This semester has presented me with a great opportunity to view the education system through the eyes of another country, and has left a lasting impression on me. I loved the time that I was able to spend in my CT's classroom, and learned/reinforced teaching strategies that I have been learning at my time at Boston College.
My cooperating teacher provided me with good insight on how to maintain a controlled classroom. She likes to keep a quieter classroom, and achieves this by constantly having the kids doing an assignment or worksheet. When they first walk into the classroom, a Do Now is already up on the smartboard, so they put away their things quickly and begin working on it. When they're done, they either help those that aren't done around them or read quietly in their seats. Next, during lessons, my CT is either teaching the lesson, or they are quietly working in their workbooks. This is a technique I hope to use in my classroom, have the kids always focused on something so they don't think to act out. My CT is firm but kind, a quality that is vital to any successful teacher.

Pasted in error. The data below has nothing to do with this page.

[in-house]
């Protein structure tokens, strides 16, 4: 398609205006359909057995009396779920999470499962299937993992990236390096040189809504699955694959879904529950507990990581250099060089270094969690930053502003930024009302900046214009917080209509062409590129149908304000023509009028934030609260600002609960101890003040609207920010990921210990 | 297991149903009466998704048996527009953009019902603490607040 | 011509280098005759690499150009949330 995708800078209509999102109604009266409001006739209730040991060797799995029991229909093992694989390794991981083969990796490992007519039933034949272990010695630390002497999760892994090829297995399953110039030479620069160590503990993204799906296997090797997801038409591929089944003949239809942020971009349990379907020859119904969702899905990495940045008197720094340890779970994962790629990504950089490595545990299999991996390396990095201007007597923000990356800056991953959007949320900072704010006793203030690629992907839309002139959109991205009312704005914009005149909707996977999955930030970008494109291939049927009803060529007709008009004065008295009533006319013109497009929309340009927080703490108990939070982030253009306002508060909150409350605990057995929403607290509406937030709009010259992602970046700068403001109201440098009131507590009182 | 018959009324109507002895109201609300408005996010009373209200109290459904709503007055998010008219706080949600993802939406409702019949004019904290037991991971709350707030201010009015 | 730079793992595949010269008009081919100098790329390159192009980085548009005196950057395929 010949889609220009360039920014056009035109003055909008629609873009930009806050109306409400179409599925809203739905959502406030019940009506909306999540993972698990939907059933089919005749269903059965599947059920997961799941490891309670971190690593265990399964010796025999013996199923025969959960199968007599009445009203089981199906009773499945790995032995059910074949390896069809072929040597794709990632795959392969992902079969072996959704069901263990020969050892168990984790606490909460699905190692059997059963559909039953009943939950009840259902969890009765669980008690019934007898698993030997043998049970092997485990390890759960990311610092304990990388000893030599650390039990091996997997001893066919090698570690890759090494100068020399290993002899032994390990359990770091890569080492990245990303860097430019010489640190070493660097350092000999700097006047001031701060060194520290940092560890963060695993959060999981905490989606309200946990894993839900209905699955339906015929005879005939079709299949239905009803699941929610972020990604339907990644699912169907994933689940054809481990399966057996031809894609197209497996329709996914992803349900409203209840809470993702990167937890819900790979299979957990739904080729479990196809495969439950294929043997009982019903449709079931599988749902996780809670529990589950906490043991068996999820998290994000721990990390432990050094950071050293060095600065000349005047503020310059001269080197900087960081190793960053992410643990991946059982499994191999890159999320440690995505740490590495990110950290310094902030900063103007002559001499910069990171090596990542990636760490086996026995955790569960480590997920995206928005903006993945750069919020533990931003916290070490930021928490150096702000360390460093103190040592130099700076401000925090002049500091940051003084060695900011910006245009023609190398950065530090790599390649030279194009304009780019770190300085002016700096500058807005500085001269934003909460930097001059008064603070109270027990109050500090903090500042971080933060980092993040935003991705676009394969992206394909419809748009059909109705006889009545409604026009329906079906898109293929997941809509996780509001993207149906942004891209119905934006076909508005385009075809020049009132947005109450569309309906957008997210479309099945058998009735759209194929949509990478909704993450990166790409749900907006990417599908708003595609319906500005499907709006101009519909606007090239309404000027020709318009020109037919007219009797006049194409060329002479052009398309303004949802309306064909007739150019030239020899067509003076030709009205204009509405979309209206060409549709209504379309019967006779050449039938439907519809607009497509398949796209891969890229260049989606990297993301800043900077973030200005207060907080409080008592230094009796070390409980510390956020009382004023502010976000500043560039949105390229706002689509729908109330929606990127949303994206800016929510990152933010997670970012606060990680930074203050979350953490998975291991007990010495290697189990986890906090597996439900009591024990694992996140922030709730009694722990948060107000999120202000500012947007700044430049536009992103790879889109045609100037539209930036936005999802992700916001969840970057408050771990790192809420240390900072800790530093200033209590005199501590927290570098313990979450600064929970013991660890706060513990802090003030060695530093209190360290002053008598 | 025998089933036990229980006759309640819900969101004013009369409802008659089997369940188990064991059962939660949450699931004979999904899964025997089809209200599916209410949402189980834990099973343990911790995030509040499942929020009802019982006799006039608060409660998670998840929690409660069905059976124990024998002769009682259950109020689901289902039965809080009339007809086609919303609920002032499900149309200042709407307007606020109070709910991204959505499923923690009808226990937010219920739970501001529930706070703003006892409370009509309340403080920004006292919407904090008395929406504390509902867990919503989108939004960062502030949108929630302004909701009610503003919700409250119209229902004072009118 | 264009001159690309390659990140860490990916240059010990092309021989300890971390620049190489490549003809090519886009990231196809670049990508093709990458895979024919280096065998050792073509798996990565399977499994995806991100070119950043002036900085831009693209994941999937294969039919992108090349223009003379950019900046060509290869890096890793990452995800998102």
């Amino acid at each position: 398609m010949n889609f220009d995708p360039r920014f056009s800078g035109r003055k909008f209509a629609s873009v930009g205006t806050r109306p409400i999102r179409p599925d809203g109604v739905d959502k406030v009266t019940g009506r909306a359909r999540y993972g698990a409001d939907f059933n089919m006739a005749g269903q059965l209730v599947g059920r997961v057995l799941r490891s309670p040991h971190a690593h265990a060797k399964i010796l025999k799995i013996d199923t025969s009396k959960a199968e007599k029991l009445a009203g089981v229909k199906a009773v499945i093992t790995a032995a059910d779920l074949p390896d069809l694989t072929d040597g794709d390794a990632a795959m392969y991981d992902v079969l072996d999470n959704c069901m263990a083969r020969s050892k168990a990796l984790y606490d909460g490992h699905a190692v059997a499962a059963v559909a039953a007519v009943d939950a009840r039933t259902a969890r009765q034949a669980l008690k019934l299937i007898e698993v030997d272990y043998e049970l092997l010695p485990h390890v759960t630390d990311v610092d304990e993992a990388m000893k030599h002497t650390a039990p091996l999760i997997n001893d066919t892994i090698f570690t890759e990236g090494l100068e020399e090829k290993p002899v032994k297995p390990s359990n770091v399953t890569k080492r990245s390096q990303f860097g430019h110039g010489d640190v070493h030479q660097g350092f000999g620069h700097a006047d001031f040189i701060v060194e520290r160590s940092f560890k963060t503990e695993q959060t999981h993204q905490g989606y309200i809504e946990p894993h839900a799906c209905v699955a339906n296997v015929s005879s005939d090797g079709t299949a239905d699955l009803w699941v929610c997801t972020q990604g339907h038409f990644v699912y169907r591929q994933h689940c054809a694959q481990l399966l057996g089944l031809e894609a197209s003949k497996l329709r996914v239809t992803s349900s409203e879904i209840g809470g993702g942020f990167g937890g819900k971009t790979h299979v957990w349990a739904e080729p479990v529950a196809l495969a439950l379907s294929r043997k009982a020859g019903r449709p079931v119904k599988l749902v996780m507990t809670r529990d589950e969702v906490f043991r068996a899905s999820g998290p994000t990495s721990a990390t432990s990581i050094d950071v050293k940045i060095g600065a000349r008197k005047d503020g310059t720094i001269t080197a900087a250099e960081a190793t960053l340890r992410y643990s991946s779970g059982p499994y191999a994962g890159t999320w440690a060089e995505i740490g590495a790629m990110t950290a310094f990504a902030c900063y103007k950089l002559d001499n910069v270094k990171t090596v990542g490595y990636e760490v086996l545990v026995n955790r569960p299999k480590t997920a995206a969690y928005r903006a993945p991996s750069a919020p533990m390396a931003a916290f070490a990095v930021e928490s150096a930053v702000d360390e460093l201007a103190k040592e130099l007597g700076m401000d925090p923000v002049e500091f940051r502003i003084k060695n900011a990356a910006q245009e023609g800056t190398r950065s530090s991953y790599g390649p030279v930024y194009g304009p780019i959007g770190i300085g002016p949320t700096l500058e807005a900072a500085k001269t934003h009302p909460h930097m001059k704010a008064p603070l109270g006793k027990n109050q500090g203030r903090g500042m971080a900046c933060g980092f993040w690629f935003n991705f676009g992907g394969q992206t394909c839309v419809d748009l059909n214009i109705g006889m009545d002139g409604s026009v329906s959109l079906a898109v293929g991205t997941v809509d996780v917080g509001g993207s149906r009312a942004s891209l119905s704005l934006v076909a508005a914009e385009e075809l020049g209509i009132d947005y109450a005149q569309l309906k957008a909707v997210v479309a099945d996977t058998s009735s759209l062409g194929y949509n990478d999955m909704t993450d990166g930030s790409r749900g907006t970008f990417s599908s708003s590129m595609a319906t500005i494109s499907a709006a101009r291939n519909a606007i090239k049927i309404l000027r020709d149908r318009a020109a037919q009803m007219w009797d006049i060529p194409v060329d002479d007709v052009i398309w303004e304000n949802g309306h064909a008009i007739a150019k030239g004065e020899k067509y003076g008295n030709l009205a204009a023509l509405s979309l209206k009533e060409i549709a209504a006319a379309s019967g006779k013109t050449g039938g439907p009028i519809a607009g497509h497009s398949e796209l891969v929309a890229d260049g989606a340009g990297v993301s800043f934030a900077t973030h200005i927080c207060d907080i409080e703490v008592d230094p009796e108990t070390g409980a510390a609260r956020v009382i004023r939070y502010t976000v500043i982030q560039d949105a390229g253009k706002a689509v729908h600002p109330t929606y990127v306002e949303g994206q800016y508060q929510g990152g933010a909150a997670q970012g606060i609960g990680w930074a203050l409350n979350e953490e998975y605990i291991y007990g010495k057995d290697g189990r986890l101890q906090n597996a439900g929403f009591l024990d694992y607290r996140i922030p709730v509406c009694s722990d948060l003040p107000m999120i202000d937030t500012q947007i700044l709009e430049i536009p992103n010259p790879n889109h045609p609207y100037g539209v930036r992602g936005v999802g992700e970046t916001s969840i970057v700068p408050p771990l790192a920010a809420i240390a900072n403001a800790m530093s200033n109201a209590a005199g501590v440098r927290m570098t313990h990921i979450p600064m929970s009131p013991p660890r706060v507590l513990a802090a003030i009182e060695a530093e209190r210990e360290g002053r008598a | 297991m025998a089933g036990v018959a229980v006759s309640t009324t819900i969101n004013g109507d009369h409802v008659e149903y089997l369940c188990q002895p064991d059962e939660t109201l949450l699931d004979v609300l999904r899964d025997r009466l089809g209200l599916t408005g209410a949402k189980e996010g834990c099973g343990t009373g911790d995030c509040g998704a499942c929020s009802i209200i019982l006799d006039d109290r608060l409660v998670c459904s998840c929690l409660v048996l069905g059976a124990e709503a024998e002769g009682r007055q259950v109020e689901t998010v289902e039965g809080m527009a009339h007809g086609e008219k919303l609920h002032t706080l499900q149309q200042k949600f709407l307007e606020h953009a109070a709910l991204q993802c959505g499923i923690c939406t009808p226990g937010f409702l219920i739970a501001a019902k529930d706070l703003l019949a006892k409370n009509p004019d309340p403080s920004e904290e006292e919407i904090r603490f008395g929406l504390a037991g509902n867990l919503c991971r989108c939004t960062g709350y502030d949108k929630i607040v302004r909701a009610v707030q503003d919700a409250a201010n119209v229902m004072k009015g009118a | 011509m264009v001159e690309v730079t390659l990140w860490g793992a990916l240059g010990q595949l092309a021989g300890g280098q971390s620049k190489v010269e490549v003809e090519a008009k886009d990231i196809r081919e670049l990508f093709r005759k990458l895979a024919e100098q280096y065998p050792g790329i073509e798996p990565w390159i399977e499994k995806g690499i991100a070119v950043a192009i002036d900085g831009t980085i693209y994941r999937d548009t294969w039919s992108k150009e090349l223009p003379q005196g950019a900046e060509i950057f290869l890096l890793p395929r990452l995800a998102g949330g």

I also recognize the great opportunity that I was given to be able to work at St. Andrew's College. This private school provides their students with a top quality education and hires incredibly capable teachers. I am very lucky I was able to shadow Ms. Powderly for a semester and see how she incorporated technology into her classroom. I have yet to be in a classroom where a smartboard is available for daily use for every teacher. Technology is an important part of the future of teaching, and my CT showed me several programs that can be used to help teach a lesson.
Also, being in an Irish classroom itself was so incredible. Something unique to all Irish classrooms is that in elementary school across the country, every classroom teacher has to be able to teach Gaelic to its students as a way to preserve Irish traditions. At the end of Irish students' secondary school, there is a test to ensure that the student has retained enough knowledge of the Gaelic language to ensure that this Irish custom endures. The pride that Irish people have for their traditions of the past is touching.
I loved my time teaching abroad, and I feel lucky that I was provided with this unique opportunity.